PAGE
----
C for Yourself, Part I Using the REPL to Explore Python Internals

Not coming from a traditional CS background, I often felt like I was flying blind during my first year of coding Python. I understood the syntax well enough, but I had no mental model for what was actually going on inside my laptop. Articles about Python internals were helpful, but I never felt fully convinced because it was all hearsay that I couldn’t test out myself. What ended up being the biggest revelation was finding out that I could actually dissect Python objects right inside the REPL! As it turns out, you can take things all the way down to bytes and virtual memory addresses without leaving the interpreter. Rather than digging through old C code, I was able to fiddle with instances of common data types and just see what happened. Much more fun!

The main tool you need to do this is the ctypes library, which (as the name suggests) provides data types that are compatible with C. That way, you can decode the bytes that Python is storing anywhere in memory. The other useful tool is the id() built-in function, which in CPython gives you the memory address of whatever object you pass in. With these two little weapons, you can do quite a lot of damage. Let’s dissect some integers and tuples.

The simplest example to start with is an integer. The diagram below shows how a Python integer is actually stored in memory, where each block represents eight bytes (assuming you’re on a 64-bit machine):

[ Reference count ] [ Type address ] [ Value ]

The first block, the reference count, tracks how many variables point to the object. The second block, the type address, is the address of that object’s type in memory. The last block is the actual value of the integer. Now how can I see all of this with my own eyes at the REPL? Let’s start with reference count. We can read the first block into memory by reading the bytes :

>>> import ctypes
>>> ctypes.c_long.from_address(id(1))

Whoa! Can that really be a reference count? We haven’t assigned any variables to 1, let alone 607 variables. However, we have to keep in mind that Python has pulled all the built-in modules into memory as well, where it gets used quite a few times. In any case, we can test that this number is a reference count by assigning a variable of our own:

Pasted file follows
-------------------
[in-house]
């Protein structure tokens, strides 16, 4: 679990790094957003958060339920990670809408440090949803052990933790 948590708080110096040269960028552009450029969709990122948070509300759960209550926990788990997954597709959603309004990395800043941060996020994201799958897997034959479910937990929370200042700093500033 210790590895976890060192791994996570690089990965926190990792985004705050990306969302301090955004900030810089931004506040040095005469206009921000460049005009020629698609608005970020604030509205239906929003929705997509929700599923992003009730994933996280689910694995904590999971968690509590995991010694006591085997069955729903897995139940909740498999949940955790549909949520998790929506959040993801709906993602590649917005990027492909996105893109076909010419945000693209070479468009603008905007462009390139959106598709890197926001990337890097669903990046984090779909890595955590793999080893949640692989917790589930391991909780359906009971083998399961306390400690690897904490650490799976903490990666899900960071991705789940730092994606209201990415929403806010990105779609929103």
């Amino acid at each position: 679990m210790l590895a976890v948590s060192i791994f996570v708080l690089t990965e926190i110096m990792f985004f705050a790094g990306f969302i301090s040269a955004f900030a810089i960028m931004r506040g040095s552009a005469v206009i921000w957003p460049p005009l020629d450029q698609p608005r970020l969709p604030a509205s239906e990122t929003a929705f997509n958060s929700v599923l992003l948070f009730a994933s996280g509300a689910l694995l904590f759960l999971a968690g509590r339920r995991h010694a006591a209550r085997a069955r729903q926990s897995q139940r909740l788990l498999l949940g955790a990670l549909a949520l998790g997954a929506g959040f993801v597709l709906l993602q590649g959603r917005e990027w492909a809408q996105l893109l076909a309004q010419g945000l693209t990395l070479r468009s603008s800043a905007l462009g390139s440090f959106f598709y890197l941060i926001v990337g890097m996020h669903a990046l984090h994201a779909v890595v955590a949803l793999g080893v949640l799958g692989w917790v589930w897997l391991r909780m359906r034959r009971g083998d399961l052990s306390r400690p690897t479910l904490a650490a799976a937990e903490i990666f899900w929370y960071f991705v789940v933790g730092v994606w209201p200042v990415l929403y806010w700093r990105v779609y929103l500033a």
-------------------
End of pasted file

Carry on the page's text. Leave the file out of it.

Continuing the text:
>>> my_int = 1
>>> ctypes.c_long.from_address(id(1))

Ok cool! We just watched the internal reference counter at work. Now, let’s check the next block. We can use the same code as before, but just bump up the memory address by 8 bytes. This block is supposed to hold the memory address of the integer type:

>>> ctypes.c_long.from_address(id(1)+8)
>>> id(type(1))

The memory addresses match! So this block is indeed the address of the integer type. Finally, let’s hop forward another 8 bytes and unpack the value:

>>> ctypes.c_long.from_address(id(1)+16)

Great! Since we were looking at the integer 1 that’s what you’d like to see. And there you have it! You now know how the number one works in Python, in a very literal sense.

Now let’s look at a tuple. Tuples are stored in memory as follows, where each block is again eight bytes:

[Reference count] [Type address] [Length] [Item Address #1] … [Item Address #N]

The reference count and type address are the same as in the integer case, so I’ll skip those. Let’s start out by testing the length slot:

>>> small_tuple = (1, 2)
>>> ctypes.c_long.from_address(id(small_tuple)+16)
>>> big_tuple = (1, 2, 3, 4, 5, 6)
>>> ctypes.c_long.from_address(id(big_tuple)+16)

Ok! We could test this further, but it looks like we’re accurately tracking the length. Now let’s make sure that the elements of the tuple are at the memory addresses we expect. To make sure these addresses point to the objects they should, we can use the id() function. The value in each of these last slots should match the address output by calling id() on the corresponding element.

>>> my_tuple = (1, "two")
>>> ctypes.c_long.from_address(id(my_tuple)+24)
>>> id(big_tuple[0])
>>> ctypes.c_long.from_address(id(big_tuple)+32)
>>> id(big_tuple[1])

They both match! So we’ve managed to dissect every part of a Python tuple now as well. In the next installment of this series, we’ll be dissecting two more complicated examples: lists and dictionaries. Stay tuned! As a final note, I have to give credit to a blog post by Christian Perone that tipped me off to the power of the ctypes library. I’ve learned a lot from his blog, and fully recommend checking it out.